Generates all permutations of the values of several variables in a minimal change order.

Category: Combinatorial


CALL ALLPERM(count, variable–1<, variable–2 ...> );

Required Arguments


specifies an integer variable that ranges from 1 to the number of permutations.


specifies either all numeric variables, or all character variables that have the same length. The values of these variables are permuted.

Restriction Specify no more than 18 variables.
Requirement Initialize these variables before you call the ALLPERM routine.



Use the CALL ALLPERM routine in a loop where the first argument to CALL ALLPERM takes each integral value from 1 to the number of permutations. On the first call, the argument types and lengths are checked for consistency. On each subsequent call, the values of two consecutive variables are interchanged.
Note: You can compute the number of permutations by using the PERM function. See PERM Function for more information.
If you call the ALLPERM routine and the first argument is out of sequence, the results are not useful. In particular, if you initialize the variables and then immediately call the ALLPERM routine with a first argument of K, your result will not be the Kth permutation (except when K is 1). To get the Kth permutation, you must call the ALLPERM routine K times, with the first argument taking values from 1 through K in that exact order.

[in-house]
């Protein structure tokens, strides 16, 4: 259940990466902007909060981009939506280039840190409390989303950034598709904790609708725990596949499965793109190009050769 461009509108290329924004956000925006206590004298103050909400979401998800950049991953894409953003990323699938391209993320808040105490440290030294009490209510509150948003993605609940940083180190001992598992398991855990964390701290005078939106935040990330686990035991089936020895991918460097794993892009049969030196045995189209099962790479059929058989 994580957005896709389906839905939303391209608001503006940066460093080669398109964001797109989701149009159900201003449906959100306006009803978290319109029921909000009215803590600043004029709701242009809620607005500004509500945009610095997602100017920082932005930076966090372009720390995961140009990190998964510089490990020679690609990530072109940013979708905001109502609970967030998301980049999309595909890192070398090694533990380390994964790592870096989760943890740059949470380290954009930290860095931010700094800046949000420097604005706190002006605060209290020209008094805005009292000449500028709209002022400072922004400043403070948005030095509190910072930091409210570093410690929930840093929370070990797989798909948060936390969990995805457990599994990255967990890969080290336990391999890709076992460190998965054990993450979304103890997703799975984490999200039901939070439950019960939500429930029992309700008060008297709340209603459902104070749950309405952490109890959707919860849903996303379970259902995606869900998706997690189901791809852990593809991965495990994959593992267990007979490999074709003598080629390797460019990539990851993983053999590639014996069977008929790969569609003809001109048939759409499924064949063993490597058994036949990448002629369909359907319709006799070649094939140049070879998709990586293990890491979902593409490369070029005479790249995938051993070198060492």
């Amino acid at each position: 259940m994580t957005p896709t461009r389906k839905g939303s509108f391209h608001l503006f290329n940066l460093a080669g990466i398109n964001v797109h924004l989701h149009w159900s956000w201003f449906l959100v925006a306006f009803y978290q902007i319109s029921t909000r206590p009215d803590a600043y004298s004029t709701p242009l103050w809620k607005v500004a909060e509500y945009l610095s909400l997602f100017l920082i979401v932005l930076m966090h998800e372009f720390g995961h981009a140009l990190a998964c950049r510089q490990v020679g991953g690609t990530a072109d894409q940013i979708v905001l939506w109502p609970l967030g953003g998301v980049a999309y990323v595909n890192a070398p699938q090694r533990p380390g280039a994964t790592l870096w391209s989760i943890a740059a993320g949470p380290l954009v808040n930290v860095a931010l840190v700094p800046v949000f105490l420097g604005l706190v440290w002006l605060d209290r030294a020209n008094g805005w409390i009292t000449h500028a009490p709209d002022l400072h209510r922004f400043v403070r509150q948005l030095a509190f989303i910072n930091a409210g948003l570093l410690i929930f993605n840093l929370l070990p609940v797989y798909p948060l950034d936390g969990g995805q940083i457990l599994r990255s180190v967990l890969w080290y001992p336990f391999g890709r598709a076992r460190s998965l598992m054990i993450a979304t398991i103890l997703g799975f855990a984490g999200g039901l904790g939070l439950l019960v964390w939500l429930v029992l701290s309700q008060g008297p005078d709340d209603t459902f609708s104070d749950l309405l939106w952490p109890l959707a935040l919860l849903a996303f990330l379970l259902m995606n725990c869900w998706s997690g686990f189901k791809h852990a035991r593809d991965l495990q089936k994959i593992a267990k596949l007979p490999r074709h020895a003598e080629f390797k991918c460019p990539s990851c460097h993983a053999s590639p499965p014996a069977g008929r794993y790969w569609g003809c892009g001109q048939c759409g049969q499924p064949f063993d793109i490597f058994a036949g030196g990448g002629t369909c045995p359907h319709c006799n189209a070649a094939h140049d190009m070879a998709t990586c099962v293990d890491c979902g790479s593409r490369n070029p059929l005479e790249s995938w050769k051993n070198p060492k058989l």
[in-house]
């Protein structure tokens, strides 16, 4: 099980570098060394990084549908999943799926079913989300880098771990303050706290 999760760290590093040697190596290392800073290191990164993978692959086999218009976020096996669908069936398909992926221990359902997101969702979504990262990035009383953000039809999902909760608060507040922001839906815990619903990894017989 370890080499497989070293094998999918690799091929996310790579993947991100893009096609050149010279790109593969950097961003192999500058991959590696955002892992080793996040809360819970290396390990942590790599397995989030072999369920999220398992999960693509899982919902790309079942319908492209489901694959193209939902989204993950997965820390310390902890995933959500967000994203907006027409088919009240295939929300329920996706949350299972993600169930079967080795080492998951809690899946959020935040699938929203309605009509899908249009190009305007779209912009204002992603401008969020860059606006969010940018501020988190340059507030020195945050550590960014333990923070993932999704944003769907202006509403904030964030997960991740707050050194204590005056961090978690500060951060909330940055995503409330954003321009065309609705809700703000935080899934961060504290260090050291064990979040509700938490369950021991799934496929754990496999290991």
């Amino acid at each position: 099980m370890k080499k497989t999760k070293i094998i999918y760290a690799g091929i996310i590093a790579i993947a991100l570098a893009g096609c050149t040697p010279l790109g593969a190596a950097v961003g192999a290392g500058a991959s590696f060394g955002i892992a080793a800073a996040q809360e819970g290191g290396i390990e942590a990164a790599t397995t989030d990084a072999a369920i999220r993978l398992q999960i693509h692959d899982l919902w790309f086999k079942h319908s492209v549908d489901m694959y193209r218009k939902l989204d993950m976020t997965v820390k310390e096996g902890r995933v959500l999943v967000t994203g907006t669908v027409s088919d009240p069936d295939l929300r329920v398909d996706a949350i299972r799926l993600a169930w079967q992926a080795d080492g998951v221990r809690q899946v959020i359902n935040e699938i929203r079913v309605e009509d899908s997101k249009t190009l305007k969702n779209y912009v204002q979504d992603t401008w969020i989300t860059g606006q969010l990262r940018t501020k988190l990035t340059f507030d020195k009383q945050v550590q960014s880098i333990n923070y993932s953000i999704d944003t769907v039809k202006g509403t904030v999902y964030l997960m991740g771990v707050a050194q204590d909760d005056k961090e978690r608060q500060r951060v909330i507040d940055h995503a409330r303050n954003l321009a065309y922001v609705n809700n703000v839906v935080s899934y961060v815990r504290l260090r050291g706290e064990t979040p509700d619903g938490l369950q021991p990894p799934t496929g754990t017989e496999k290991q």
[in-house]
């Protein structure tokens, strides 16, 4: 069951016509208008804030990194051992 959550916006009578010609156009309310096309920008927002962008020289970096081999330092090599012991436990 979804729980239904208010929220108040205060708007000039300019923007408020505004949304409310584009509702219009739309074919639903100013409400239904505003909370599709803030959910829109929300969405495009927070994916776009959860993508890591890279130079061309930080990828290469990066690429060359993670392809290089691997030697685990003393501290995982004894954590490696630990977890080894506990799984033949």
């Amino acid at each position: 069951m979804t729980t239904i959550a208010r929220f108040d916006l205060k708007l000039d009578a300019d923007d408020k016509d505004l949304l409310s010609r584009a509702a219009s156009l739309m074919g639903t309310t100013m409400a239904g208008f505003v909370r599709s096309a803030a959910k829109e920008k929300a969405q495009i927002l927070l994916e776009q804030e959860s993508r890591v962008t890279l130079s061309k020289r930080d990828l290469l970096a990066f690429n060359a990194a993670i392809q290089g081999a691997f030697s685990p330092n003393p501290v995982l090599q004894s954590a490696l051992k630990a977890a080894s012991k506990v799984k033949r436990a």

ALLPERM always produces N! permutations even if some of the variables have equal values or missing values. If you want to generate only the distinct permutations when there are equal values, or if you want to omit missing values from the permutations, use the LEXPERM function instead.

Using the CALL ALLPERM Routine with Macros

You can call the ALLPERM routine when you use the %SYSCALL macro. In this case, the variable arguments are not required to be the same type or length. If %SYSCALL identifies an argument as numeric, then %SYSCALL reformats the returned value.
If an error occurs during the execution of the CALL ALLPERM routine, then both of the following values are set:
  • &SYSERR is assigned a value that is greater than 4.
  • &SYSINFO is assigned a value that is less than -100.
If there are no errors, then &SYSERR is set to zero, and &SYSINFO is set to one of the following values:
  • 0 if count=1
  • J if 1<count<=N! and the values of variable-J and variable-K were interchanged, where J+1=K
  • -1 if count>N!


SAS provides three functions or CALL routines for generating all permutations:
  • ALLPERM generates all possible permutations of the values, missing or nonmissing, of several variables. Each permutation is formed from the previous permutation by interchanging two consecutive values.
  • LEXPERM generates all distinct permutations of the nonmissing values of several variables. The permutations are generated in lexicographic order.
  • LEXPERK generates all distinct permutations of K of the nonmissing values of N variables. The permutations are generated in lexicographic order.